How Does Colon Cancer Spread in The Body?
HOW DOES COLON CANCER SPREAD IN THE BODY?
Cancer may spread from where it began to other parts of the body. When cancer spreads to another part of the body, it is called metastasis. Cancer cells break away from where they began (the primary tumor) and travel through the body.
There are three ways that cancer spreads in the body. Cancer can spread through tissue, the lymph system, and the blood:
Tissue. The cancer spreads from where it began by growing into nearby areas. This is called local spread.
Lymph system. The cancer spreads from where it began by getting into the lymph system. It lodges in the local lymph glands. Then the cancer cells travels through the lymph vessels to other parts of the body where they eventually lodge and start growing.
Blood. The cancer spreads from where it began by getting into the blood. The cancer travels through the blood vessels to other parts of the body. They can travel very far in the body such as into the liver, lungs or brain and lodge there in the tissues. There they start growing and develop into metastatic tumor.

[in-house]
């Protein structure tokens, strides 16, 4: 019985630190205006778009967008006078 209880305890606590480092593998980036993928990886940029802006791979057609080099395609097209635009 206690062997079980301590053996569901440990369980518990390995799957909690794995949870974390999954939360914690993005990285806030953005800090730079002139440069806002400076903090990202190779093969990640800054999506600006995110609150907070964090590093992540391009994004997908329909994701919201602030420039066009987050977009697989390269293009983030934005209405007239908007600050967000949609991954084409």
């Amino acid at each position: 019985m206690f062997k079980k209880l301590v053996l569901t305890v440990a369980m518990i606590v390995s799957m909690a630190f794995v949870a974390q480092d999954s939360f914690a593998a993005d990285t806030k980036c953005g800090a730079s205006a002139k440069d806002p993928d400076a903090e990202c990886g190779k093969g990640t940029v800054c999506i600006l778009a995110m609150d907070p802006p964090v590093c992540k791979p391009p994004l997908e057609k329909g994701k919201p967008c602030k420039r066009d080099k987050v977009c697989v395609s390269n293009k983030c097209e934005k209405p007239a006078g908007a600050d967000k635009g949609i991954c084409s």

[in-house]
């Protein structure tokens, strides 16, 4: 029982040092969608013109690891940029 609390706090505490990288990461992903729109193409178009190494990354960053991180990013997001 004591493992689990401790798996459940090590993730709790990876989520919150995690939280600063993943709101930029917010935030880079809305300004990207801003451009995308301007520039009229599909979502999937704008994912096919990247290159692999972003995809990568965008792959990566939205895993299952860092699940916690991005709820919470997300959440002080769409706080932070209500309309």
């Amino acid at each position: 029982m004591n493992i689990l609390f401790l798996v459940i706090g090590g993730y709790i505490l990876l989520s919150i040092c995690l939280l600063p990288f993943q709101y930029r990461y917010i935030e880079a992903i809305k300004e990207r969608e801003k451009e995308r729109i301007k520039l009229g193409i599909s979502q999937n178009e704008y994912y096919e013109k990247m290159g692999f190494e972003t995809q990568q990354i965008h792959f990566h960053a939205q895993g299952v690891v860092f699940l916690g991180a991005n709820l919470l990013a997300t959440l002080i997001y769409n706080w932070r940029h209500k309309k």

The metastatic tumor is the same type of cancer as the primary tumor. For example, if colon cancer spreads to the lung, the cancer cells in the lung are actually colon cancer cells. The disease is metastatic colon cancer, not lung cancer.
Many cancer deaths are caused when cancer moves from the original tumor and spreads to other tissues and organs. This is called metastatic cancer. It takes over the nutrition and function of these distant organs thereby starving the human body of all its nutrients.
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